North of the border, the FAIRWEATHERs had celebrated their triumphs and endured some tragedies. Dr. Alexander’s older brother, John Bisset, born in Rotterdam, died aged 60 after a swift and sad decline, his health possibly affected by 13 years spent on a coffee plantation in India. His sister, Isabella Guthrie married a soldier and gave birth to her third child on the sub-continent – and died aged 27 when the wee lad was just two years old.

And what of Amen Corner? The mother in law of the first Alexander Ferrier Angus was Margaret LOW  of Stonehaven and he agreed to his second child being christened Margaret Eliza Low FAIRWEATHER.  If you are of a certain age (and British) you will understand why I was triggered.

Most of the folk mentioned in this post can be found on FamilySearch.

A Man Who Loved Horses

Five years ago I wrote a post about one Robert COLLEY, up before the magistrates at Bridlington Petty Sessions charged with cruelty to a horse. I couldn’t identify the miscreant with confidence back then but I did find the attending RSPCA officer in the recently taken 1881 Census. I checked on Samuel CRAIGIE again today and discovered he came to a rather sad end.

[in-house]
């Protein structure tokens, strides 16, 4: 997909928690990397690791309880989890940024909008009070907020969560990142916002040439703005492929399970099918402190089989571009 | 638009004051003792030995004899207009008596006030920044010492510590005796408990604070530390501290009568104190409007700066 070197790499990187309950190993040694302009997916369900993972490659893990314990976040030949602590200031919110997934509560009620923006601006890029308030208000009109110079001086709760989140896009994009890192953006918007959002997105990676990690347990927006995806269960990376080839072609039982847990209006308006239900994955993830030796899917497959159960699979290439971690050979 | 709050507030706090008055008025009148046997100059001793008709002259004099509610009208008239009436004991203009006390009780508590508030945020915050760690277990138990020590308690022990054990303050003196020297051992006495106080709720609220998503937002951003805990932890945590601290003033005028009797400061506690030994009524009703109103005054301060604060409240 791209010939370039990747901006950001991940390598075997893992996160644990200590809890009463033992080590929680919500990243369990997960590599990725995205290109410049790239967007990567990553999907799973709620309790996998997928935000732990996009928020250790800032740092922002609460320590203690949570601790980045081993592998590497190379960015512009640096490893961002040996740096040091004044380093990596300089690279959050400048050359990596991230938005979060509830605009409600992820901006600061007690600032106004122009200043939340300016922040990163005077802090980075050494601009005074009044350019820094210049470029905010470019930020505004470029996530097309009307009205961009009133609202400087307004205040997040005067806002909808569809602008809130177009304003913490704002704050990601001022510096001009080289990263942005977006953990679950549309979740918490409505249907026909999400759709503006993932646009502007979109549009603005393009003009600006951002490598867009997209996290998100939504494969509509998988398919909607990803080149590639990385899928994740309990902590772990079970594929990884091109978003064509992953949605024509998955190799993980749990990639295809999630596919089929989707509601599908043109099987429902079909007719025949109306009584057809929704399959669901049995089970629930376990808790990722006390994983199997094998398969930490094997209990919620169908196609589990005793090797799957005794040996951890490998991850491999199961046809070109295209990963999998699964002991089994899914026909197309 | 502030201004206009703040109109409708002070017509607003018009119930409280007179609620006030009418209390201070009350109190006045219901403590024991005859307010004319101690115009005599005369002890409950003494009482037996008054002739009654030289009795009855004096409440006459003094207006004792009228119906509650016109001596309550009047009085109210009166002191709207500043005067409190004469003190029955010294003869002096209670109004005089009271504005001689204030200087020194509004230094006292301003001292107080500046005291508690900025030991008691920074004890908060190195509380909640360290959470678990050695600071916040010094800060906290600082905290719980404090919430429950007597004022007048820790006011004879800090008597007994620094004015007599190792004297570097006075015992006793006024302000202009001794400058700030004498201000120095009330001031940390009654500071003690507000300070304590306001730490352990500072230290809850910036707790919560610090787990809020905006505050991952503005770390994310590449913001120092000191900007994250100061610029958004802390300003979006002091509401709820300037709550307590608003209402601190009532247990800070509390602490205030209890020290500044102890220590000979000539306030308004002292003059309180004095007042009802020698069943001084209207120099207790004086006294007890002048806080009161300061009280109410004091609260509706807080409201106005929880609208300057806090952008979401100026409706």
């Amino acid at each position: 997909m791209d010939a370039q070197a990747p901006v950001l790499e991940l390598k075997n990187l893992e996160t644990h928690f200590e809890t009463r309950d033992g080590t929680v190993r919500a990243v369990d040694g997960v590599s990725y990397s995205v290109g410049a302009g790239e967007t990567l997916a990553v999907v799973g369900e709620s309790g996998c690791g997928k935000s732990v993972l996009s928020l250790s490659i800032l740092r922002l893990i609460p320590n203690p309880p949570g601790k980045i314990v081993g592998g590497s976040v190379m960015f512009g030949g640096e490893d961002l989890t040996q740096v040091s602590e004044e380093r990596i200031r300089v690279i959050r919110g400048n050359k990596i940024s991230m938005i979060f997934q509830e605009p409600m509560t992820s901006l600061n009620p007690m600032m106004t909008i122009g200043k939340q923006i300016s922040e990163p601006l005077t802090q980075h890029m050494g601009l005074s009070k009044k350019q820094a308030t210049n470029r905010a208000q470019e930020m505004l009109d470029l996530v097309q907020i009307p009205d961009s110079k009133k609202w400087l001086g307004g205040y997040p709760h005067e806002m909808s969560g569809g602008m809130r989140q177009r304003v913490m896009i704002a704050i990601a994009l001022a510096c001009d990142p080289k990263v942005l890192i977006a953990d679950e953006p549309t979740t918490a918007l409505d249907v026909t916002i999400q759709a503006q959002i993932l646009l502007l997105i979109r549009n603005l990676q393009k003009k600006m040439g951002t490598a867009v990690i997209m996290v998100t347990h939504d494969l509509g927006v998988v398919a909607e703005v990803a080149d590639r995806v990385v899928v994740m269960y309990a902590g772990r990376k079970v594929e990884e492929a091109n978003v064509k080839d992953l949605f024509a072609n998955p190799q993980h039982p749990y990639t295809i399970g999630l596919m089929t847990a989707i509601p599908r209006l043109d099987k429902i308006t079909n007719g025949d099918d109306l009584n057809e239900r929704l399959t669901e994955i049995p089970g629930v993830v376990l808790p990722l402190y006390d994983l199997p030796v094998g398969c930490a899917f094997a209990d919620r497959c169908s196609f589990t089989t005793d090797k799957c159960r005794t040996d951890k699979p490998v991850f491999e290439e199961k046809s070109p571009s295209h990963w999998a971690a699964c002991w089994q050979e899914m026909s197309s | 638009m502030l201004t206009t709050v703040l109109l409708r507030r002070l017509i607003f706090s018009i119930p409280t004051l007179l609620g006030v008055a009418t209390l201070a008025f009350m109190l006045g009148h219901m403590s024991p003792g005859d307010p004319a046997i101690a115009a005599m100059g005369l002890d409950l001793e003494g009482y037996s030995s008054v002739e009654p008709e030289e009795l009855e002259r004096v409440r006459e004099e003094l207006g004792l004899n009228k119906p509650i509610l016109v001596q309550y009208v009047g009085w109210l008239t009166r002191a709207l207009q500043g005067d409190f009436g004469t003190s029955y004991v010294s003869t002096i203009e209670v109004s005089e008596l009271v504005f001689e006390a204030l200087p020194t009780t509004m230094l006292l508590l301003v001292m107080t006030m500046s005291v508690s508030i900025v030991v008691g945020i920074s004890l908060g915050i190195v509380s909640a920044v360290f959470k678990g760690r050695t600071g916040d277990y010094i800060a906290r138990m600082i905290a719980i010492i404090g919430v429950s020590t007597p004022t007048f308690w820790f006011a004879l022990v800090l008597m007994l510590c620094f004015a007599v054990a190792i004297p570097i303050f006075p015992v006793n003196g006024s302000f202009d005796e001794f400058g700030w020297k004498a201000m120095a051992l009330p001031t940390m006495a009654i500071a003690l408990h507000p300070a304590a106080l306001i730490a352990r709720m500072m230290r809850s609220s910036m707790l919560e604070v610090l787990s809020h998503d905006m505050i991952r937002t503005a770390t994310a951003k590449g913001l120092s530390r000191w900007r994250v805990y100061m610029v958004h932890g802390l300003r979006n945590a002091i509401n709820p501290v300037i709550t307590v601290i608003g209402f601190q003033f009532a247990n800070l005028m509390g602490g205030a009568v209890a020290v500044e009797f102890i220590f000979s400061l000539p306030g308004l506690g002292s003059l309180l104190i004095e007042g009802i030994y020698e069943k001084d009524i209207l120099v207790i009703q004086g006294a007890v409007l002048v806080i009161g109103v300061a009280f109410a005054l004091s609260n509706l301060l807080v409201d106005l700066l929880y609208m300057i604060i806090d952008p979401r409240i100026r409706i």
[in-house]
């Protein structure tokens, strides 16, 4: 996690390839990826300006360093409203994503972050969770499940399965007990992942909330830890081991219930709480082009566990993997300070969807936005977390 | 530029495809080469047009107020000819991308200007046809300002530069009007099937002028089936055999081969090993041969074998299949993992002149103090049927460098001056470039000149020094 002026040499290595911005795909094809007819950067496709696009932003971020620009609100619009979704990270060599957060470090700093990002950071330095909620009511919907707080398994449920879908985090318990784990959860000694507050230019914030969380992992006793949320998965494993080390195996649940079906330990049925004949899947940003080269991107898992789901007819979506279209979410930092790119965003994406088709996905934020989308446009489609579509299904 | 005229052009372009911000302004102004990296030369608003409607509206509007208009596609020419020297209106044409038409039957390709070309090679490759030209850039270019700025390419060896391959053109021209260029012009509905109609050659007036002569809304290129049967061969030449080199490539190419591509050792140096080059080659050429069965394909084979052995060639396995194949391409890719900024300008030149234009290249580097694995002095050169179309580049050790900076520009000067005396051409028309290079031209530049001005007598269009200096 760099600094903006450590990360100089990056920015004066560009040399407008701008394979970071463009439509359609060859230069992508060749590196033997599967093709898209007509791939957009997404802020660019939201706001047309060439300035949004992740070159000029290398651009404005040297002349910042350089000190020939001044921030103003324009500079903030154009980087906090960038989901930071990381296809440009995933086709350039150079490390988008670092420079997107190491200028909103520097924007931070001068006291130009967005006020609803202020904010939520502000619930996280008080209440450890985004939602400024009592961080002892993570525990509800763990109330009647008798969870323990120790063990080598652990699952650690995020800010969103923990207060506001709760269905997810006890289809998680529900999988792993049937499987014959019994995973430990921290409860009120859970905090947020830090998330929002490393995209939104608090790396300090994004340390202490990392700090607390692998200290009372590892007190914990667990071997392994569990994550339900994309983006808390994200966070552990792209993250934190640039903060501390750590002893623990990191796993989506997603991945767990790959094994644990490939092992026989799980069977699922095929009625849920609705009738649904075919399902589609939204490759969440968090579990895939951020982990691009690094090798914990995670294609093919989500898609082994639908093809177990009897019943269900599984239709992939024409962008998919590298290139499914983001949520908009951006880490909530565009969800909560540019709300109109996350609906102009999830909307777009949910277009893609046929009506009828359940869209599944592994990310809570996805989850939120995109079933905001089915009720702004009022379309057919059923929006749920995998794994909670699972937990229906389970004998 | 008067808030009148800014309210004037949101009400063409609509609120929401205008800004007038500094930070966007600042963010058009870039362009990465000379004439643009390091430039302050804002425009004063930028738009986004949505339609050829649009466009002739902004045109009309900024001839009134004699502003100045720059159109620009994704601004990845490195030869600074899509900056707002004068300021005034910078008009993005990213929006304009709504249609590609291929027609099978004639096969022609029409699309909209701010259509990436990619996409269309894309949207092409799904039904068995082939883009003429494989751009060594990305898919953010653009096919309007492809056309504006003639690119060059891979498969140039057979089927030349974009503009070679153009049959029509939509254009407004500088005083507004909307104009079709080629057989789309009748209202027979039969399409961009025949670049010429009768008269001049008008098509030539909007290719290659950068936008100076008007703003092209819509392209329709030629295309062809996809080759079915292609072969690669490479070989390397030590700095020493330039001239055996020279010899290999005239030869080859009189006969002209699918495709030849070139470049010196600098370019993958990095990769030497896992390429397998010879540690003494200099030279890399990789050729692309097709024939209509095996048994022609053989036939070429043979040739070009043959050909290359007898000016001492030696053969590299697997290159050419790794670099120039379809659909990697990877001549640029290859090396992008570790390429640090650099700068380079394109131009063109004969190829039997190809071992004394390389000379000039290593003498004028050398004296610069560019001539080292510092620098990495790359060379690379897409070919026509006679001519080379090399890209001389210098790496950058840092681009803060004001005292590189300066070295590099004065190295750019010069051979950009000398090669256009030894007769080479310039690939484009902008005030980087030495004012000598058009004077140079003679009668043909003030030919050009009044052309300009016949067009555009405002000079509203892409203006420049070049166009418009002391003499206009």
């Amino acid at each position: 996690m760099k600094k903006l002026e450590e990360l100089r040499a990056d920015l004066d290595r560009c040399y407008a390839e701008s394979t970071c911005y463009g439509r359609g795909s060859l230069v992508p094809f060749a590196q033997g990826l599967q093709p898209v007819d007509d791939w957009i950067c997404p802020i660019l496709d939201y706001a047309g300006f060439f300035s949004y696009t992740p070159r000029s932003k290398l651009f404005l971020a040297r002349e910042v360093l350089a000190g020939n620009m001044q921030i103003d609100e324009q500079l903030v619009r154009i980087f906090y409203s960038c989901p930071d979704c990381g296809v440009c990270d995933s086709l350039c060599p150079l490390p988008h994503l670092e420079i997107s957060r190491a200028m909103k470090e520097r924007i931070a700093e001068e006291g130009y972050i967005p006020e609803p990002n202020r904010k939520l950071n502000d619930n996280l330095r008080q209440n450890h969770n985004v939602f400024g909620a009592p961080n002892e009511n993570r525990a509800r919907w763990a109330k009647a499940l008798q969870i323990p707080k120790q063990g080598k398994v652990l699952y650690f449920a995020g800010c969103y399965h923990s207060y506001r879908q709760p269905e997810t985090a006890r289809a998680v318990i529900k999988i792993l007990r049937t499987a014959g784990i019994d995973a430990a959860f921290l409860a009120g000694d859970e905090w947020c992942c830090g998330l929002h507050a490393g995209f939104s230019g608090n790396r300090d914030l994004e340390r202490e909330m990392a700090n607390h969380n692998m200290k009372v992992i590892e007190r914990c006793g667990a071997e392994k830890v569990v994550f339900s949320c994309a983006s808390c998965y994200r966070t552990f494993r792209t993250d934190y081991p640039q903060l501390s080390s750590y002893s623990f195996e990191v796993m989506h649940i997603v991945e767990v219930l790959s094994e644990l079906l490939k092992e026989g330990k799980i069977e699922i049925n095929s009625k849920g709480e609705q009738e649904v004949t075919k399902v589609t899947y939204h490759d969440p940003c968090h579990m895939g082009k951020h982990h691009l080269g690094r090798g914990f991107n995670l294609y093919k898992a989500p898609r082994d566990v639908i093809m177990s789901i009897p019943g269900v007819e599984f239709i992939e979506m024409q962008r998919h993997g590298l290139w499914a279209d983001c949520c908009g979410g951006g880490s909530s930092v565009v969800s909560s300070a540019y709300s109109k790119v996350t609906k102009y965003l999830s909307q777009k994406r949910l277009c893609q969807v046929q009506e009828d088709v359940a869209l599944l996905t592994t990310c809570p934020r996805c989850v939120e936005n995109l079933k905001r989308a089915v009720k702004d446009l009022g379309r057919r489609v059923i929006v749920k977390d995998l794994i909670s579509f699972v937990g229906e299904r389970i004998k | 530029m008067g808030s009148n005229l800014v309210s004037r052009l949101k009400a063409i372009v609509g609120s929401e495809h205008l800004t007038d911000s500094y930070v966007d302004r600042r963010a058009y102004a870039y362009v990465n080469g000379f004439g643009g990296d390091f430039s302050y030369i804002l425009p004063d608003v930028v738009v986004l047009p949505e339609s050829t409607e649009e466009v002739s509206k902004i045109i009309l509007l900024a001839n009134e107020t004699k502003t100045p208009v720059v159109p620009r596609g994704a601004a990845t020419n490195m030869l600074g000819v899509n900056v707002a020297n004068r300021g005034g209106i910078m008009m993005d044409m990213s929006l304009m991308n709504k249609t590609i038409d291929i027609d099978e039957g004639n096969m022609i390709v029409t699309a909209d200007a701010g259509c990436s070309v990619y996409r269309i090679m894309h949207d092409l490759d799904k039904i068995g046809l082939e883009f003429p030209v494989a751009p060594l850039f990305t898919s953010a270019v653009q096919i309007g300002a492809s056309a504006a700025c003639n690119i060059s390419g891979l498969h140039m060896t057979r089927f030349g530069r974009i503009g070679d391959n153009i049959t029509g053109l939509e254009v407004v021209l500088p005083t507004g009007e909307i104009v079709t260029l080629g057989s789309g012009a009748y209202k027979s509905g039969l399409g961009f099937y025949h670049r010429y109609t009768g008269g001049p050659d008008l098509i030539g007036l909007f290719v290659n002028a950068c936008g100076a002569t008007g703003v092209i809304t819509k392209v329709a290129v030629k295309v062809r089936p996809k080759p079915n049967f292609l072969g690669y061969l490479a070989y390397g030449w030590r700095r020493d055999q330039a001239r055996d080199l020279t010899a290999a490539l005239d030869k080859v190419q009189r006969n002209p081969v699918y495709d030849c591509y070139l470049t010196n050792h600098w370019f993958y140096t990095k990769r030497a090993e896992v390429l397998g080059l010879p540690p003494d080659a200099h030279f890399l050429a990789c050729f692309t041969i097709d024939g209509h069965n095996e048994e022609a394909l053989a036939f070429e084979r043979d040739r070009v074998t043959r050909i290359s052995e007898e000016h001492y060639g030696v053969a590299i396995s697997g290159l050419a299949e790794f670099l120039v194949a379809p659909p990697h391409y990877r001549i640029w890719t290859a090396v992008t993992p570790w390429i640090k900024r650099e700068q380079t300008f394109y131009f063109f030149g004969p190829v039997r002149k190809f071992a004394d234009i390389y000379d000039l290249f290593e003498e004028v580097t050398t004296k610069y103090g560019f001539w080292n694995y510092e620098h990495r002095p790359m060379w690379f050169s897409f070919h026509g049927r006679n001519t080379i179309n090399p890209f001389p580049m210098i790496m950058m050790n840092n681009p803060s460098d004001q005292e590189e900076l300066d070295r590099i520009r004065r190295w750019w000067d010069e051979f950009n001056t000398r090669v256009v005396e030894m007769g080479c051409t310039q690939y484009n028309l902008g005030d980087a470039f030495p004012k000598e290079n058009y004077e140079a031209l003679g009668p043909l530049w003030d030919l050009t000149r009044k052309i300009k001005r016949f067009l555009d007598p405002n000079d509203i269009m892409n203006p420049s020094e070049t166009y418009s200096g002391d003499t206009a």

He became an Inspector with the Royal Society for the Prevention of Cruelty to Animals after serving in the British Army. I don’t know how long he was a soldier, service number 365, but he must have spent many hours on a horse. His attestation date was 10th November 1864 and at the 1871 Census he was enumerated at the Cavalry Barracks, Spital Road, New Windsor. When discharged he was a Corporal Major in the 2nd Regiment of Life Guards – the highest rank for a non-commissioned officer in the Household Cavalry.  He must have known great despair when he witnessed, time and again, the terrible cruelty his fellow humans inflicted on their animals in “civvy street”.

I couldn’t find him in 1891 but ten years later he was working as a check taker in a Music Hall, aged 56. (He collected tickets from patrons entering the auditorium and perhaps showed them to their seats.) His wife Ellen Agnes was helping to make ends meet by working as a needlewoman. About thirty months later she found herself a widow.

1903_CRAIGIEsam_death_NEWS

Samuel is on FamilySearch Tree, the second child (and second Samuel) of Andrew Craigie and Susan Lamb, born in Coupar Angus on the 1st June 1844. He had 5 brothers and four sisters but I failed to find any children he may have had with Ellen Agnes. I have struggled to find this lady in the records. I suspect she was a widow when she married Samuel and she may have been reluctant to give her true age to census enumerators. The death of an Ellen Agnes Craigie registered in Nottingham in 1916 has her age as 78, eight years older than the Ellen of the 1901 Census.